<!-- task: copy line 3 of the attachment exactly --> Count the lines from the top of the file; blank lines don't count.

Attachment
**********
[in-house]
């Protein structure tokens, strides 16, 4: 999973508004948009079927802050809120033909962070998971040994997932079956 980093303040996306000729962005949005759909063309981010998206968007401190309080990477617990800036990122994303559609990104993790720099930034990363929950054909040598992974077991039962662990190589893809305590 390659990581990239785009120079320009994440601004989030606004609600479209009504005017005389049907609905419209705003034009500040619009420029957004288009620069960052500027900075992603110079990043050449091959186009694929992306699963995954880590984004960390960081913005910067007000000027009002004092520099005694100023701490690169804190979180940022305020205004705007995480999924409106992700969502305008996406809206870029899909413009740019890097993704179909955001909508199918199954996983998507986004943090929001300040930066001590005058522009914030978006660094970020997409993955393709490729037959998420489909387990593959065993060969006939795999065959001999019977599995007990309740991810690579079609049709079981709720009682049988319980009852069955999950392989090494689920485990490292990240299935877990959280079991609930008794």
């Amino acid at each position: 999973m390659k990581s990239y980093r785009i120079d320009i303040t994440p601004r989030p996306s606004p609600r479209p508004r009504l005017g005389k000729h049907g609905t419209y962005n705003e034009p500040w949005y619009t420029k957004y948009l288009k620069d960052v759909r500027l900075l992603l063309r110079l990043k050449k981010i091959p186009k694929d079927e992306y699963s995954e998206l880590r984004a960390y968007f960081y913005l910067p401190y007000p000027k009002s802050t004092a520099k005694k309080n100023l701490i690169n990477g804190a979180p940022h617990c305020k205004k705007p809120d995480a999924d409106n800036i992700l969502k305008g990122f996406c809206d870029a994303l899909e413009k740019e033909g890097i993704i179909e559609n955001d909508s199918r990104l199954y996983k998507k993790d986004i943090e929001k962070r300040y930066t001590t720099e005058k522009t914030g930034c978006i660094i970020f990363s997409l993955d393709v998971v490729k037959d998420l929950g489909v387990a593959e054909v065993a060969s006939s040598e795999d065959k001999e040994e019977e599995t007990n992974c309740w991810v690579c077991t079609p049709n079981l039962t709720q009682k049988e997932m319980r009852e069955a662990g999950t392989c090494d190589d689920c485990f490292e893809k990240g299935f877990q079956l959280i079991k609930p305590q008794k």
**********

């Amino acid at each position: 999973m390659k990581s990239y980093r785009i120079d320009i303040t994440p601004r989030p996306s606004p609600r479209p508004r009504l005017g005389k000729h049907g609905t419209y962005n705003e034009p500040w949005y619009t420029k957004y948009l288009k620069d960052v759909r500027l900075l992603l063309r110079l990043k050449k981010i091959p186009k694929d079927e992306y699963s995954e998206l880590r984004a960390y968007f960081y913005l910067p401190y007000p000027k009002s802050t004092a520099k005694k309080n100023l701490i690169n990477g804190a979180p940022h617990c305020k205004k705007p809120d995480a999924d409106n800036i992700l969502k305008g990122f996406c809206d870029a994303l899909e413009k740019e033909g890097i993704i179909e559609n955001d909508s199918r990104l199954y996983k998507k993790d986004i943090e929001k962070r300040y930066t001590t720099e005058k522009t914030g930034c978006i660094i970020f990363s997409l993955d393709v998971v490729k037959d998420l929950g489909v387990a593959e054909v065993a060969s006939s040598e795999d065959k001999e040994e019977e599995t007990n992974c309740w991810v690579c077991t079609p049709n079981l039962t709720q009682k049988e997932m319980r009852e069955a662990g999950t392989c090494d190589d689920c485990f490292e893809k990240g299935f877990q079956l959280i079991k609930p305590q008794k």